Intel states that beyond the increases in compute and memory bandwidth, Gen11 will introduce "key new features that enable higher performance by reducing the amount of redundant work", and list Coarse pixel shading (CPS) and Position Only Shading Tile Based Rendering (PTBR) among them. Many more details are provided in the document, available at the source link (warning, PDF).

Source: Intel (PDF)

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March 22, 2019 | 08:52 PM - Posted by Rick C (not verified)

" Intel promises up 1 TFLOP performance from Gen11, with its 64 EUs (execution units) and other improvements providing up to a 2.67x increase over Gen9 "

I can't help but wonder if they're talking about the current 24-EU graphics.

Because Skylake had Iris Pro: the i7-6770HQ was a 72-EU GPU, and, while it (coupled with the 64MB of on-chip EDRAM) was definitely better than the HD 530 in the regular chips, but I wouldn't favorably compare it to pretty much any discrete GPU except the very bottom of the barrel (or ones much older.)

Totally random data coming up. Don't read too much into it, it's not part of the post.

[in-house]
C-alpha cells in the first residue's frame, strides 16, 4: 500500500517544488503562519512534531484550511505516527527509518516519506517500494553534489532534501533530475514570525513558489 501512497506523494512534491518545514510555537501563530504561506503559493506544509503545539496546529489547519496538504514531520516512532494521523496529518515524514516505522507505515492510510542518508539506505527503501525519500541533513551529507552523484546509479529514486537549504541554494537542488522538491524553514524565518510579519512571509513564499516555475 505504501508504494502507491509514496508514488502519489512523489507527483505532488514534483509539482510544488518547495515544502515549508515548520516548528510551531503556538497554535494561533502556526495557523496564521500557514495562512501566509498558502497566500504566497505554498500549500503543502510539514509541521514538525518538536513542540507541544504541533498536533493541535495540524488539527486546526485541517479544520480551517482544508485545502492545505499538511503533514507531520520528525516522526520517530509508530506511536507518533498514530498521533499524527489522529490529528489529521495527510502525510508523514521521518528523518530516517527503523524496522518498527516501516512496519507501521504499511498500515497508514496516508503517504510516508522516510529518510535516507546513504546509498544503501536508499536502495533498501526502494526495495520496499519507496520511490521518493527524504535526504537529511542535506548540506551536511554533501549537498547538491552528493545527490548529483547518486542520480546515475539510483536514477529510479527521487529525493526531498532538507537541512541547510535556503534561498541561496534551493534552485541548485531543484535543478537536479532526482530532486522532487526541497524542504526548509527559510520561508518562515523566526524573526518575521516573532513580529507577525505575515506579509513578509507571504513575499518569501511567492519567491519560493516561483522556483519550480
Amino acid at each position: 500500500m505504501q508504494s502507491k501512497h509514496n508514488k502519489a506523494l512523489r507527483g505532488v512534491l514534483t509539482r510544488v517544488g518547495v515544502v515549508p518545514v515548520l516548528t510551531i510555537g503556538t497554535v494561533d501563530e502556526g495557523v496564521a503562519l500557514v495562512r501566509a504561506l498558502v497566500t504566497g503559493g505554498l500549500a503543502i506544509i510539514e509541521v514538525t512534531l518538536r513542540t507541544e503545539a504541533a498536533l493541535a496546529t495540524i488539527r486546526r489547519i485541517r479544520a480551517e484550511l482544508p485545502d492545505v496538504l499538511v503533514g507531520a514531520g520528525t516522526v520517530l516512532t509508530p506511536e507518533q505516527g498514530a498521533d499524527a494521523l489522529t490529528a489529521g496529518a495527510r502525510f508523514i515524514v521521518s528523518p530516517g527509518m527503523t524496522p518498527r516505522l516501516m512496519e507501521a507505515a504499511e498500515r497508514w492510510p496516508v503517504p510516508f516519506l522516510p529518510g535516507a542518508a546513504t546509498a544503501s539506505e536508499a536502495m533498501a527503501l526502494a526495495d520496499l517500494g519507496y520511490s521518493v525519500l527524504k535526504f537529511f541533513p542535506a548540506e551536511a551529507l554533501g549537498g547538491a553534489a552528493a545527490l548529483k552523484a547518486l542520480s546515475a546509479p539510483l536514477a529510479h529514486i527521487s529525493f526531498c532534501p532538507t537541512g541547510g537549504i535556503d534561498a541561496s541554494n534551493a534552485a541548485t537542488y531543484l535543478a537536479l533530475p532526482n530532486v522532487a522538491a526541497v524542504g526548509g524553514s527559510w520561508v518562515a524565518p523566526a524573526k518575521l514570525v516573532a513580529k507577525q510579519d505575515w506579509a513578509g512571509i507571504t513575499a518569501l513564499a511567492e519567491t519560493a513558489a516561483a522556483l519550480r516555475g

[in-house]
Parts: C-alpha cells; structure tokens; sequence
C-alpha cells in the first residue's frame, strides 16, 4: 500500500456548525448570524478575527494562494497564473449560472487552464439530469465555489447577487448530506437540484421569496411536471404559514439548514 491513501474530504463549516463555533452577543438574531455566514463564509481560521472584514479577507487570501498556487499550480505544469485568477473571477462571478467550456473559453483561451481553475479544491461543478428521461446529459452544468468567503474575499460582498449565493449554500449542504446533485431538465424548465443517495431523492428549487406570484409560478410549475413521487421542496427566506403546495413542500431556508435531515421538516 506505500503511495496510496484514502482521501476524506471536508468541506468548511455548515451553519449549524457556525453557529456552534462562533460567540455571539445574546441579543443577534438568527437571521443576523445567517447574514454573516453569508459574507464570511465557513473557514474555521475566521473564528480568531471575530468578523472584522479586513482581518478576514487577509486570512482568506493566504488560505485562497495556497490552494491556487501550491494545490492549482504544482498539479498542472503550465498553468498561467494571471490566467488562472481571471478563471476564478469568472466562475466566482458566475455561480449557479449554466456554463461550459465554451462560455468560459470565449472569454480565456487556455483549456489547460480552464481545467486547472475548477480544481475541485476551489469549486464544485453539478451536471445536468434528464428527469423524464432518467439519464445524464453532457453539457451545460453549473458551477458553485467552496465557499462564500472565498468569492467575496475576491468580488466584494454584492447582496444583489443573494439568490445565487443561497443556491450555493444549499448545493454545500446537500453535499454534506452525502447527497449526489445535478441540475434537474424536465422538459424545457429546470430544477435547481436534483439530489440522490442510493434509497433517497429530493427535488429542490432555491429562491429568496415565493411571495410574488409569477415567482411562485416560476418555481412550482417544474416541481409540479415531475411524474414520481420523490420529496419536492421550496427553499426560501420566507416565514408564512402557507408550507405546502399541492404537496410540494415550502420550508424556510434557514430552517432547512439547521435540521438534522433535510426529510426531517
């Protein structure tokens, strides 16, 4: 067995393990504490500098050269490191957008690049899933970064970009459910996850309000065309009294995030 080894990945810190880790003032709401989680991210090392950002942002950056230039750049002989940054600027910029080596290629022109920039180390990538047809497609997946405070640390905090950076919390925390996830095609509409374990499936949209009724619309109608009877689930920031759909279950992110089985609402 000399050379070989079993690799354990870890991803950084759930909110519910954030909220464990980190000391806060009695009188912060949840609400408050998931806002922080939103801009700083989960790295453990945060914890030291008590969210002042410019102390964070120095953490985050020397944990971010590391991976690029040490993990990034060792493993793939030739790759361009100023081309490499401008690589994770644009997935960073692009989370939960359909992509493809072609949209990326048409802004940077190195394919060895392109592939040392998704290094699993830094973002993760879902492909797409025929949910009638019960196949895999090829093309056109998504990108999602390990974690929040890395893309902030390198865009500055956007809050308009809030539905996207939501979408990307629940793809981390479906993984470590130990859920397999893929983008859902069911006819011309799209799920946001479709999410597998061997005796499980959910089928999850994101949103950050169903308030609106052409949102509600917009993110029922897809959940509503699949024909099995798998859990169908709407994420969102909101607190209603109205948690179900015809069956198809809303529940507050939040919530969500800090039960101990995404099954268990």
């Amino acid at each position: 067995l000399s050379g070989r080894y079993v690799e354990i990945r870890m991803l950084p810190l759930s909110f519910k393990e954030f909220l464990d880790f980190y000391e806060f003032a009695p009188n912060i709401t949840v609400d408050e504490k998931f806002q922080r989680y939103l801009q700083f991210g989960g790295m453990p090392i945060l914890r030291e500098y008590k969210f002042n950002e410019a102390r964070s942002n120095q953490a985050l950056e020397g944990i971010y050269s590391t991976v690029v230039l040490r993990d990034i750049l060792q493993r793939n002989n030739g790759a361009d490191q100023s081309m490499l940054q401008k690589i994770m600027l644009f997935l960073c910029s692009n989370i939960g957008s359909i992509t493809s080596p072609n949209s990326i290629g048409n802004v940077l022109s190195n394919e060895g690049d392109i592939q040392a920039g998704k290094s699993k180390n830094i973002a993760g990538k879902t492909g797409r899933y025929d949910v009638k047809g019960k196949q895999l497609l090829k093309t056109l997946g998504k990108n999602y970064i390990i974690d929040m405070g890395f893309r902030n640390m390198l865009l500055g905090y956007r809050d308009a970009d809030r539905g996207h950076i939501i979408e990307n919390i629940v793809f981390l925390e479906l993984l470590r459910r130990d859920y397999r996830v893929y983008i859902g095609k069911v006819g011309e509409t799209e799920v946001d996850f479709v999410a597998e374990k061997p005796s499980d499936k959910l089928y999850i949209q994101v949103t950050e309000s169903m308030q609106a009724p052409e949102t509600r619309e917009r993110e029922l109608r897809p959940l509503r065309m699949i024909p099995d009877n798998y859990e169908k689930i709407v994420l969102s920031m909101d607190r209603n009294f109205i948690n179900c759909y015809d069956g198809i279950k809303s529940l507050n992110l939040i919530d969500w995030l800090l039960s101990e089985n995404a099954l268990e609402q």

So I sure hope that Gen 11 on a per-EU basis is significantly better than Gen 9 (and what happened to Gen 10? Did they just skip it, like Windows 9?)

March 23, 2019 | 02:05 PM - Posted by HereAndNowAndLaters (not verified)

So below is the TPU's GPU database entry for Vega 11 on the 2400G. And the 3000 series APU parts at 12nm/Zen+ are on the way. And what of Intel's Gen 11 graphics Shader core counts as well as the TMU and ROP counts and their respective Texture and Pixel fill rates. It's hard to judge gaming performance without Texture and Pixel fill rates as just total FP/Int Flops rates do not provide the full information. Shader core counts are another bit of info that I would like provided in any whitepaper along with more TMU, ROP texture and pixel fill rate metrics.